In a Benedictine community, the notion that we “own” anything is unacceptable. In The Rule of St. Benedict, he charges the monastery cellarer to “regard all utensils and goods of the monastery as sacred vessels of the altar” (RB 1980: The Rule of St. Benedict in English, p.55). Later in Chapter 33, on Monks and Private Ownership, Benedict quotes from Acts 4:32 writing “All things should be the common possession of all” (p.56). Things and people in a Benedictine community are on loan and not ends in themselves.

We live in a society of consumerism on steroids. The holiday shopping commercials are already in full swing. The better the gift, the less expensive the deal, the more stuff accumulated and the more stuff possesses us. Our false-sense of self becomes more inflated, thinking our security is found in what we own.

In her book Praying with Benedict, Katherine Howard wrote, “The cure for our insecurity is not the accumulation of material goods, but trust in God” (p.101).

The contemplative is always searching for the One who is invisible in what is visible. A contemplative lives in the simplicity of learning that God loans what we use to us, out of God’s abundance. We seek union with God because God is always generous in the revelation of God’s Self disclosure in Jesus the Christ. God sees us from the perspective of being loved, as God gives to us from the fullness of Who God is. God wants us to let go of all that possesses us, so that God is all we desire. The contemplative searches for God with purity of heart. A purity that comes from our essence, that is our eternal truth of who we are in relationship with God. It is in God that we lay the foundation of our true selves.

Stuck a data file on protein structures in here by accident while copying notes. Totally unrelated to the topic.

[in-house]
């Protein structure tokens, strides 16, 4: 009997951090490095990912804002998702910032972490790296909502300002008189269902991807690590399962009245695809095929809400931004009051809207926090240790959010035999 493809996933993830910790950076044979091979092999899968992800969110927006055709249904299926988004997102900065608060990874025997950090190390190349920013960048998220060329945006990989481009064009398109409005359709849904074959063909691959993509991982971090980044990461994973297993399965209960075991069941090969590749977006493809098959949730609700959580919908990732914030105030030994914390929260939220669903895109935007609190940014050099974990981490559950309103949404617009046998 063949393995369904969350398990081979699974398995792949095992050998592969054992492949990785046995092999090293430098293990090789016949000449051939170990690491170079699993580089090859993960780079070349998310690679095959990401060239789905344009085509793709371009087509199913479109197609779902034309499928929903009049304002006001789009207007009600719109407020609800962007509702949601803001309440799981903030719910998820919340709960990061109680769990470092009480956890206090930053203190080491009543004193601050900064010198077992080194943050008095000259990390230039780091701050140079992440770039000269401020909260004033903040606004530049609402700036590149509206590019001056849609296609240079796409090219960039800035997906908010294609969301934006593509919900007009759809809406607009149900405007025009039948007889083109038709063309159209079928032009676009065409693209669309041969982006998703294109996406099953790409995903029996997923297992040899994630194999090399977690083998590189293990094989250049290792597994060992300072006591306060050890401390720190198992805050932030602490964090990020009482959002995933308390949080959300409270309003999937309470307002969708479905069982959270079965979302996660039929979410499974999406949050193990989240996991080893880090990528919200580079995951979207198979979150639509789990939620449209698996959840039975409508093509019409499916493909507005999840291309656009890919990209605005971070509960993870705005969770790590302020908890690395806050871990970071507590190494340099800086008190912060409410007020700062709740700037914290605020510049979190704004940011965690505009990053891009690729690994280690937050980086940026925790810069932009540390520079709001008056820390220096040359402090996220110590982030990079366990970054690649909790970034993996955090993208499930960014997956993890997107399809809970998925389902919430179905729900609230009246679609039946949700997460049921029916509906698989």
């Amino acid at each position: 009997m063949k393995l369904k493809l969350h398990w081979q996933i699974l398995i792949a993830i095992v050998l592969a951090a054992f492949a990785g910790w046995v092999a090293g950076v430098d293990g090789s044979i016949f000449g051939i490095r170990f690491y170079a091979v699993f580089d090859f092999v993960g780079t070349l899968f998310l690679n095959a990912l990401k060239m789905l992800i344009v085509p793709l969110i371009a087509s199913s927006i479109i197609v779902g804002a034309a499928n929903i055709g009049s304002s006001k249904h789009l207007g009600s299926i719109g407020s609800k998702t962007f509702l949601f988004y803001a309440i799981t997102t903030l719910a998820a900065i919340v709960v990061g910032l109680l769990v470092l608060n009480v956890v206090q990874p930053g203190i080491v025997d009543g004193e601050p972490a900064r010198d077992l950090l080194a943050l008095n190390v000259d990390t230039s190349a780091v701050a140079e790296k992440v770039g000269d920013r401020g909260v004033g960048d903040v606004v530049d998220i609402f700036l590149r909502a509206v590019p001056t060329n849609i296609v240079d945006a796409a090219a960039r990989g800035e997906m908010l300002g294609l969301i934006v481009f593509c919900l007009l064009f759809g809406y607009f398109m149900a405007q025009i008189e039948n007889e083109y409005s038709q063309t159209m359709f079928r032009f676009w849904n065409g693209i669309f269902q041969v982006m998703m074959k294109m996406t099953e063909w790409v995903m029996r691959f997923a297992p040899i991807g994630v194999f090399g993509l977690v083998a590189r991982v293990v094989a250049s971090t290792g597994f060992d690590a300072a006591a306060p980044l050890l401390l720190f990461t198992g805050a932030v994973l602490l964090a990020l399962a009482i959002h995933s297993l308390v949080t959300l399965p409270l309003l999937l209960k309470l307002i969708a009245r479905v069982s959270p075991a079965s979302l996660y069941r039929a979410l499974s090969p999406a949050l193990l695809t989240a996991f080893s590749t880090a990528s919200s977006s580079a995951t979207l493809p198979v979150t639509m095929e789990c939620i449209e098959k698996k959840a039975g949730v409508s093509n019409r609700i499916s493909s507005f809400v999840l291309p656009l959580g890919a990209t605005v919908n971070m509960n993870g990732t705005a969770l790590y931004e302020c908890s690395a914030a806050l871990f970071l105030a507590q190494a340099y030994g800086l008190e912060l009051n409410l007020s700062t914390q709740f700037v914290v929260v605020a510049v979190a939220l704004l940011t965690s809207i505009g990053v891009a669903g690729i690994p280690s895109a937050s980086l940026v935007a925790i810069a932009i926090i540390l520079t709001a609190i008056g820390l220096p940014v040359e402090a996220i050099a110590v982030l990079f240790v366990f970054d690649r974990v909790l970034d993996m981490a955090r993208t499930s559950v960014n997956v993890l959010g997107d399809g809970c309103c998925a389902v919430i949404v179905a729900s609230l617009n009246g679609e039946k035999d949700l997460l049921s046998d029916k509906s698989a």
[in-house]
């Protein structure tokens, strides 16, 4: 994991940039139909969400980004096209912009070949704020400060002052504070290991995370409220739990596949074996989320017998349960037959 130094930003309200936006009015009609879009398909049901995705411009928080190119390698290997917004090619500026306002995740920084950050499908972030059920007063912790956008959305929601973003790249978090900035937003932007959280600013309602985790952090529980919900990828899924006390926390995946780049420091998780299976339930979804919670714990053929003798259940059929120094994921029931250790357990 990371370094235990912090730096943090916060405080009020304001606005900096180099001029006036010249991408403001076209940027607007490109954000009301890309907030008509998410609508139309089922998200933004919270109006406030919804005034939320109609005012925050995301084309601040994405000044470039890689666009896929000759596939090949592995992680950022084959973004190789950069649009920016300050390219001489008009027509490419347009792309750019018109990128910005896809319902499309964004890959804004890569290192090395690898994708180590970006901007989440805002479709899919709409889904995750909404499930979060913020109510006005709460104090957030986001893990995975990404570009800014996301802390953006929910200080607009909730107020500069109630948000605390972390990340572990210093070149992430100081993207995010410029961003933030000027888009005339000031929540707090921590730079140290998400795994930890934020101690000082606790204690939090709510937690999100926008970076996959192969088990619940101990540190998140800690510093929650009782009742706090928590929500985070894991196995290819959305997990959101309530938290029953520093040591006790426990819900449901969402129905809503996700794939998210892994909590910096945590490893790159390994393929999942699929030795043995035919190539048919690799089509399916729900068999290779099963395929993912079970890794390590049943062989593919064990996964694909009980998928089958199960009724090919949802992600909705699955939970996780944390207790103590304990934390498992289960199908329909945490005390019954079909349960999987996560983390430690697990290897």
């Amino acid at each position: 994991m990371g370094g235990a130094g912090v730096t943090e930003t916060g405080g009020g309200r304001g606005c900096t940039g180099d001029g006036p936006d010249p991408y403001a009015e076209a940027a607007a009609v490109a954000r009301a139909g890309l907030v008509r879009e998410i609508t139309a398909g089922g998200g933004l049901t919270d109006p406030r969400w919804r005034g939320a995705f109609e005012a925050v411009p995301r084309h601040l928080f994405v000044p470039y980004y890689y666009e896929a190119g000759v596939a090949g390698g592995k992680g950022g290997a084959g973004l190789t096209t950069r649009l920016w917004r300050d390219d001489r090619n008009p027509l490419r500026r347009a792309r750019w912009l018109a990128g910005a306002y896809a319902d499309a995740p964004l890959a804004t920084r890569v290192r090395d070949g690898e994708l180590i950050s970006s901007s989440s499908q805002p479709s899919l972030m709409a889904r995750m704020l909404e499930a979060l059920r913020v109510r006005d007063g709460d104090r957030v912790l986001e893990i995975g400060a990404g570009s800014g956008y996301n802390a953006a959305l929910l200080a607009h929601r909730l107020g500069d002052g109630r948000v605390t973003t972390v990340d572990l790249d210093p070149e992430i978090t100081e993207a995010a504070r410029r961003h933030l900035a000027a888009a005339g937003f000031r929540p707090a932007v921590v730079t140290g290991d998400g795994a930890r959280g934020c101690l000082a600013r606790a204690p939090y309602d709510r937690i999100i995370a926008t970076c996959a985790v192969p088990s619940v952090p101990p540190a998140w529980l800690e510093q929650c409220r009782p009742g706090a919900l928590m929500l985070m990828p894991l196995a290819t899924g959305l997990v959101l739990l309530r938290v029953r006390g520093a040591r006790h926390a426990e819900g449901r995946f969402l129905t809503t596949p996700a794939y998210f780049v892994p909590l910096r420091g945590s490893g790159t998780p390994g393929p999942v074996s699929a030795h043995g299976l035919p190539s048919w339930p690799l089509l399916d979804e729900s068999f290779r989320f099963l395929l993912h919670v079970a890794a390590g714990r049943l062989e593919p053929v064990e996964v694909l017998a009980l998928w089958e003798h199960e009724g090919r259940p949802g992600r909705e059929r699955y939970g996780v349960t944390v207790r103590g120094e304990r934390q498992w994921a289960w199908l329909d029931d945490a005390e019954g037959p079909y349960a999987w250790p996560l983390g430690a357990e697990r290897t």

Abba Moses asked Abba Silvanus, “Can a man lay a new foundation every day?” The old man said, “If he works hard he can lay a new foundation every moment” (Desert Fathers and Mothers: Early Christian Wisdom Sayings, by Christine Valters Paintner, p.57).

Are you searching for union with God through the things in your life?

Amen.

Peace be with all who enter here.

Brother Anselm Philip King-Lowe, OSB

If you feel led to buy me some coffee to help support this ministry, please scroll down to the bottom of the right sidebar and click on the Benedictine Coffee Mug. Thank you so much.

Reflection on Removing the Stone

Jesus said, “Take away the stone.” (See John 11:32-44).